The Chaldeans are also a group of Armenian Churches. "Hald" was another name for Armenians, and the first to make that mistake (mistaking Chaldeans for Chaldeans) was Xenophon (c. 400 BC), who had Chaldeans living on the heights of the Taurus Mountains in present-day Eastern Anatolia. The Armenians were experts in religious hair-splitting and it is not known how many different kinds of Armenian Churches (or "sects") there are.
Regarding Armenians in Persia/Iran: there was a big colony in Isphahan in Fars (South Iran), as well as in Iranian Azerbeidzhan. As they were, and probably still are mainly interested in trade, they are apparently referred to as Armenians from the South and from the North.
I must respectfully disagree- as Joe had said the Chaldean Church is a Syriac group, not Armenian- and an offshot of the Church of the East, the Nestorians, not of the Armenian or Gregorian Church, a Monophysite body.
It is possible that you are referring to confusion arising from the earlier use of the term Chaldean- which referred to the Neo- Babylonian civilization of the 6th and 7th centuries BCE. The current Chaldean Church took its name from them, but there is no direct connection between the two groups.
It was the earlier Chaldeans who were sometimes confused with the Haldians, not the present-day Chaldeans. Further, the Haldians, who were also knowns as Urartians or Vannic, were not the Armenians themselves, but their predecessors in the lands of historic Armenia (although the Armenians do claim a great deal of cultural and ethnic continuity with them).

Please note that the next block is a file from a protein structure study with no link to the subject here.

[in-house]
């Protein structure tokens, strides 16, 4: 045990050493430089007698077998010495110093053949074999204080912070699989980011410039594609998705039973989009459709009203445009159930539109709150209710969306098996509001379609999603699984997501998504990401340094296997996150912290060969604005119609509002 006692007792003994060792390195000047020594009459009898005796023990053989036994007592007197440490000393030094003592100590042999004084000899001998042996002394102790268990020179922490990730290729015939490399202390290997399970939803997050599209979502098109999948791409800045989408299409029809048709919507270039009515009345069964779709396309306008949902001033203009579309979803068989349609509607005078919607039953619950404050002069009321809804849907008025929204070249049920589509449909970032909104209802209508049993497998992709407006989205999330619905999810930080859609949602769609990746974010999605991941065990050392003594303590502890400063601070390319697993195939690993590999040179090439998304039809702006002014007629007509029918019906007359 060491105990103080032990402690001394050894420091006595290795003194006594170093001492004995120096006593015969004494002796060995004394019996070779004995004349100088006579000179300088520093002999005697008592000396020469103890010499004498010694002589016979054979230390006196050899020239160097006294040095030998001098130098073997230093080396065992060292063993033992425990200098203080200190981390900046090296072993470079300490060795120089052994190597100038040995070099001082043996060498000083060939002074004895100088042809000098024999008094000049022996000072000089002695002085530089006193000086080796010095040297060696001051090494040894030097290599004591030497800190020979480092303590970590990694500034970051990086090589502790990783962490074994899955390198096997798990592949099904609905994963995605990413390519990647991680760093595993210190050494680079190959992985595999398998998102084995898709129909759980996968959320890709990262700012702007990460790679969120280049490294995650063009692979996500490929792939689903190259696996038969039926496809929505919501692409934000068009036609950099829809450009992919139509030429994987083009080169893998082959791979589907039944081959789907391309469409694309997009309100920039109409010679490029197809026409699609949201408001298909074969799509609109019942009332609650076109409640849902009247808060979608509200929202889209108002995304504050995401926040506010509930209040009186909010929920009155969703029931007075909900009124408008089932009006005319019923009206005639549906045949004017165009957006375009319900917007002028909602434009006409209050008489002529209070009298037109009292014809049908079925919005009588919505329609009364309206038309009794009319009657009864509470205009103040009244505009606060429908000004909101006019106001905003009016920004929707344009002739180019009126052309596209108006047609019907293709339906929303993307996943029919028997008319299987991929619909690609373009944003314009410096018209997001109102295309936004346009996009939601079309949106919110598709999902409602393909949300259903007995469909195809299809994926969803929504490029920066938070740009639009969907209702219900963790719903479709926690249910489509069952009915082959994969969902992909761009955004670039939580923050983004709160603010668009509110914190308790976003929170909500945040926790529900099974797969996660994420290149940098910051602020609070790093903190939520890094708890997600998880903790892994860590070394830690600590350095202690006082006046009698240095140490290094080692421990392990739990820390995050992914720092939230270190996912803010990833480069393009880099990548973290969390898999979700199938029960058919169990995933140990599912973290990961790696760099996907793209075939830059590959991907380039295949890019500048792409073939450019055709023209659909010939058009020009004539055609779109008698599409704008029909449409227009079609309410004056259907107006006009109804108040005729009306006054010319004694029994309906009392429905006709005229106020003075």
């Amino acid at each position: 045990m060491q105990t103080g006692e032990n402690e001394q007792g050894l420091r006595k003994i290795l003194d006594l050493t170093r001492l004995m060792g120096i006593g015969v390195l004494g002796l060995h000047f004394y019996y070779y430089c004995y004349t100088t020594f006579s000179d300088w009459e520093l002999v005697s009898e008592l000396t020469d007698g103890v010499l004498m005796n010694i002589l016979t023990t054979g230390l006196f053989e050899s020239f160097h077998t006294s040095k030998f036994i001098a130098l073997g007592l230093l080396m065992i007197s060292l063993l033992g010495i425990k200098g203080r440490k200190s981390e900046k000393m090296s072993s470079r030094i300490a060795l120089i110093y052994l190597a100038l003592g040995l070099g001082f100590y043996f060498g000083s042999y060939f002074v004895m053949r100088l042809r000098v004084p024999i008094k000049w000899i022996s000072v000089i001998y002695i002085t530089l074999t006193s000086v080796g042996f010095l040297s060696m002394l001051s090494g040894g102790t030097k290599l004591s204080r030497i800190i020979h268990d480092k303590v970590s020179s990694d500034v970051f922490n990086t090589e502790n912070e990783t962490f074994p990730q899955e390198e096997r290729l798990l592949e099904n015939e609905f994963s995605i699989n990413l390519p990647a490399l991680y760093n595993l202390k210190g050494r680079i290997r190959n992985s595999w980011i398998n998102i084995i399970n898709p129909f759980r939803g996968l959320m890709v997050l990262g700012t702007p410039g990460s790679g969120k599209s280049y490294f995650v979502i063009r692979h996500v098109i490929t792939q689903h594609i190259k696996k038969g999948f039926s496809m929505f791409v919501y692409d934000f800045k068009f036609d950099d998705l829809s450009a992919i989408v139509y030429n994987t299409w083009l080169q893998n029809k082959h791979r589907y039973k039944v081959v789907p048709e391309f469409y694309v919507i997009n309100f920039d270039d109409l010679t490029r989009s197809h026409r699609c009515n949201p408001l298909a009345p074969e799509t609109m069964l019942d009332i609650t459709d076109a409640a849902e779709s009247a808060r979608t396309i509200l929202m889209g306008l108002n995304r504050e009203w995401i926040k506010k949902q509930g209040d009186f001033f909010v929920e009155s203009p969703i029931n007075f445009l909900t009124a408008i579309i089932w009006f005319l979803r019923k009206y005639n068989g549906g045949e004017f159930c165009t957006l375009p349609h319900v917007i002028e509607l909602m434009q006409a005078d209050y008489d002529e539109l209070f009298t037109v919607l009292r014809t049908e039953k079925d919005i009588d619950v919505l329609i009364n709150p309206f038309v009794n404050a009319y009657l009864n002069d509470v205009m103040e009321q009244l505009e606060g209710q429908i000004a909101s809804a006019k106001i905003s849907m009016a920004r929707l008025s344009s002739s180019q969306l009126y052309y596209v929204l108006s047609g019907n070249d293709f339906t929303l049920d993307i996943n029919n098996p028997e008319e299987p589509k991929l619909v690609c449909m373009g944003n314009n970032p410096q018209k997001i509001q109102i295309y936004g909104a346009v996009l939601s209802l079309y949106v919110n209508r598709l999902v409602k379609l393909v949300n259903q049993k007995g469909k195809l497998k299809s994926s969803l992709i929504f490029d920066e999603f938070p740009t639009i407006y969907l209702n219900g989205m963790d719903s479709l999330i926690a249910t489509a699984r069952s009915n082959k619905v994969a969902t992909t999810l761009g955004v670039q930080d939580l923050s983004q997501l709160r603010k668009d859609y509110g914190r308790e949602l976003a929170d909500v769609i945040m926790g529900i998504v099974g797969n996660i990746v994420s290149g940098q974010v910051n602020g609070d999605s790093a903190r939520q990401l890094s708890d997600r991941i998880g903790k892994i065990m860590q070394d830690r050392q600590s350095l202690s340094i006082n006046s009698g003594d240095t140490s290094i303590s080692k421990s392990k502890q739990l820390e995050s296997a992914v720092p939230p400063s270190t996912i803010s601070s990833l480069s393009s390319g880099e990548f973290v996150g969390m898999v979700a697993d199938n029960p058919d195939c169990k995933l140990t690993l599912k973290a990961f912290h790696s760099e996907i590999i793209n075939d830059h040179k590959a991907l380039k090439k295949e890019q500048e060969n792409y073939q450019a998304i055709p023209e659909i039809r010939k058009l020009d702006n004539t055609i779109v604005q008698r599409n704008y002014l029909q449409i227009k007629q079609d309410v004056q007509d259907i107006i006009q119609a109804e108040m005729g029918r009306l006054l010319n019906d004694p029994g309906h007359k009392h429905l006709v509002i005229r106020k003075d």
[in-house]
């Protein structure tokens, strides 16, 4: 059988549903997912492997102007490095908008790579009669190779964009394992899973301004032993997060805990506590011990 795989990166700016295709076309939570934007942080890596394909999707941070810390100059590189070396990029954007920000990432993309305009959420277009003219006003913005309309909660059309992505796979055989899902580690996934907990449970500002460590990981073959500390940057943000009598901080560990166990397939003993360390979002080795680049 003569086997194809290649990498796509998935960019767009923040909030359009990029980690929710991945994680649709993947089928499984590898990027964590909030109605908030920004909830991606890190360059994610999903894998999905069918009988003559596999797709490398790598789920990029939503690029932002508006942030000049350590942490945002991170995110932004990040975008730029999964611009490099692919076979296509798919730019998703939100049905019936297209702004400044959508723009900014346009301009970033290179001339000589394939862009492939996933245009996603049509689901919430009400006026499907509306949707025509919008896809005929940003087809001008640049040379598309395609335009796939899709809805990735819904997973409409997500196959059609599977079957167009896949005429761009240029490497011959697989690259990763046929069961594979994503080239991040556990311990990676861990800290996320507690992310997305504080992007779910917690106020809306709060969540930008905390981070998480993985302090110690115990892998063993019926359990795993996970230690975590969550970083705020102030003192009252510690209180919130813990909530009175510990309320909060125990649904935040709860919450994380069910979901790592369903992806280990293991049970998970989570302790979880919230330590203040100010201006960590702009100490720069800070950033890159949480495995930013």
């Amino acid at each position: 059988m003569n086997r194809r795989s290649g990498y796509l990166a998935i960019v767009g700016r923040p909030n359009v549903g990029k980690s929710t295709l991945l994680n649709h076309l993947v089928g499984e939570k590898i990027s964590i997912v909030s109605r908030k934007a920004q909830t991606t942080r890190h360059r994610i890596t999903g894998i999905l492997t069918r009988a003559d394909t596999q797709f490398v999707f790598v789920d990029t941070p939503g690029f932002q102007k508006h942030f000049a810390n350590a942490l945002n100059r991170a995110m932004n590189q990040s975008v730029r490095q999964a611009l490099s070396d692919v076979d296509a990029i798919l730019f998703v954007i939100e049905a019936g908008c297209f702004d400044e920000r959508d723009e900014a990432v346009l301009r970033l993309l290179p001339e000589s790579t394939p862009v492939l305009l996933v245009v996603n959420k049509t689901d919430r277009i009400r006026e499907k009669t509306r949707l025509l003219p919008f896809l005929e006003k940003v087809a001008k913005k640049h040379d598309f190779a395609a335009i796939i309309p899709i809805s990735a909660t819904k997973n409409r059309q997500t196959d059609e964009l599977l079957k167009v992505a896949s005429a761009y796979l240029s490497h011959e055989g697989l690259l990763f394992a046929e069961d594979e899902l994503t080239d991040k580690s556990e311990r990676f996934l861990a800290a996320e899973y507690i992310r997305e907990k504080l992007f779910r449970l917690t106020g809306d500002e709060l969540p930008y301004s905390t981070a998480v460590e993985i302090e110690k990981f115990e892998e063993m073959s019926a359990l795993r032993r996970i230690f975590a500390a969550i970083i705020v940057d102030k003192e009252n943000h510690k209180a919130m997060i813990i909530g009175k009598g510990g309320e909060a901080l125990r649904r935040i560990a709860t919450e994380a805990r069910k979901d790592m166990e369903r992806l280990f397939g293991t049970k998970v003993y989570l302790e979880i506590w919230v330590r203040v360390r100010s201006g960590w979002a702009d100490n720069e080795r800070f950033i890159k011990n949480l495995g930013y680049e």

The Assyrian flag consists of a golden circle at the center which represents the sun. By its exploding and leaping flames it generates heat and light to sustain the earth and all it's living things. The four pointed star surrounding the sun symbolizes the land, its light blue color means tranquility.
The wavy stripes extending from the center to the four corners of the flag are the three major rivers of our homeland, namely the Tigris, Euphrates and Zawa. The dark blue represents the Euphrates which stands for the Assyrian word prat ("Per-U-Ta"), meaning "abundance." The red stripes represent the Tigris; its blood red hue stands for courage, glory and pride. The white lines in between the two great rivers is Zawa, its white color stands for tranquility and peace. Some interpret the red, white and blue stripes as the highways that will take the scattered Assyrians back to their ancestral homeland.
Above the blue star is the image of the Assyrian god Assur, who is guarding the country, the flag, and the nation it represents. On top of the flagstaff is the standard of King Sargon I, who established the first Assyrian empire. During ancient times this insignia stood by the king's side to let everyone know his whereabouts.
The flag was designed by the Assyrian Universal Alliance in 1968. All elements in the design come from symbols from Assyrian reliefs. As to the present usage, it is universally accepted by Assyrians and those non-Assyrians who recognize the Assyrian nation (most Arabs do not).
I've seen a picture of a group of Assyrians in Chicago; they're waving the this flag, but both the circle in the center (with a bit more white around it) and the symbol at the top are both in gold, or dark yellow.
Last Friday's "Israel HaYom" newspaper had a feature article on Assyrian Christians. The cover picture showed someone waving a flag which combined a number of symbols we've seen before: A purple flag with the bird symbol in white, a centered circle with the four-pointed compass and wavy lines, and Aramaic writing above and below.
Here one can see an Assyrian flag with the Sargon emblem in gold/turqouise instead of the red we show.
Also, it is very easy to find photos of a variant with the emblem in gold and white – see photos: 1, 2, 3, 4. Note also the central disk in at least one photo is gold instead of orange-red. It may be that there is no one standard version for these details.